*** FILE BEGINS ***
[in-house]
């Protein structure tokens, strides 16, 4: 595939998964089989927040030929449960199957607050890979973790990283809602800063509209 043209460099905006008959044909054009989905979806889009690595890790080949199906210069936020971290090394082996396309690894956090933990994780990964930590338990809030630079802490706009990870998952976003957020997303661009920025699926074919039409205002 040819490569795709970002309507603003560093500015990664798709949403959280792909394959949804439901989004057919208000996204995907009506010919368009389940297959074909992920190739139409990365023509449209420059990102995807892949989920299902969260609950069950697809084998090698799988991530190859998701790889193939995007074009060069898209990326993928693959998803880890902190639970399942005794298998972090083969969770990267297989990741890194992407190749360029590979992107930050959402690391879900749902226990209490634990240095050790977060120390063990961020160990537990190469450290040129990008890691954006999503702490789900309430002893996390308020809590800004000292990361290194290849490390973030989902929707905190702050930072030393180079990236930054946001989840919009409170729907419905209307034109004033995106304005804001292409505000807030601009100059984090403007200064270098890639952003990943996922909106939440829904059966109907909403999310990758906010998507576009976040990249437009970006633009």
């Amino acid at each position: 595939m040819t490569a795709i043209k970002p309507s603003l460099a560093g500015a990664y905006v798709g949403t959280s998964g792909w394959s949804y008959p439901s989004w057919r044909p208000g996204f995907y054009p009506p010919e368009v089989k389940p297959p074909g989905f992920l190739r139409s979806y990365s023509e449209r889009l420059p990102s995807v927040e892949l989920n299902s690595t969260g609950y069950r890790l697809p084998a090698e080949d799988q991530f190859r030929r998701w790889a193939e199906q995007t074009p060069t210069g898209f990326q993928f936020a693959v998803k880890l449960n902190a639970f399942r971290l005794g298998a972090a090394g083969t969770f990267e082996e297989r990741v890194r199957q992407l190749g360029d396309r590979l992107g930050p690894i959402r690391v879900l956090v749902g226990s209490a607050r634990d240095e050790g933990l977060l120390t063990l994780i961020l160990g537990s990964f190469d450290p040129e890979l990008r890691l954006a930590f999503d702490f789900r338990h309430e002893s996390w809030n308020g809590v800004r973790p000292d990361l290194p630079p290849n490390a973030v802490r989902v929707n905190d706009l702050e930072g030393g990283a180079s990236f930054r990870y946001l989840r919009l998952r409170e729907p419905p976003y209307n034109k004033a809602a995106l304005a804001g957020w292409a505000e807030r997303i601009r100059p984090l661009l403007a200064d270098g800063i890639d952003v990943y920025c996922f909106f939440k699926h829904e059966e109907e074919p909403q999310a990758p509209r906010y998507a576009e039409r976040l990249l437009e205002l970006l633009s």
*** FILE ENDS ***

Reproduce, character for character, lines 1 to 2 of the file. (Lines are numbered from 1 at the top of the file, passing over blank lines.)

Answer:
[in-house]
């Protein structure tokens, strides 16, 4: 595939998964089989927040030929449960199957607050890979973790990283809602800063509209 043209460099905006008959044909054009989905979806889009690595890790080949199906210069936020971290090394082996396309690894956090933990994780990964930590338990809030630079802490706009990870998952976003957020997303661009920025699926074919039409205002 040819490569795709970002309507603003560093500015990664798709949403959280792909394959949804439901989004057919208000996204995907009506010919368009389940297959074909992920190739139409990365023509449209420059990102995807892949989920299902969260609950069950697809084998090698799988991530190859998701790889193939995007074009060069898209990326993928693959998803880890902190639970399942005794298998972090083969969770990267297989990741890194992407190749360029590979992107930050959402690391879900749902226990209490634990240095050790977060120390063990961020160990537990190469450290040129990008890691954006999503702490789900309430002893996390308020809590800004000292990361290194290849490390973030989902929707905190702050930072030393180079990236930054946001989840919009409170729907419905209307034109004033995106304005804001292409505000807030601009100059984090403007200064270098890639952003990943996922909106939440829904059966109907909403999310990758906010998507576009976040990249437009970006633009």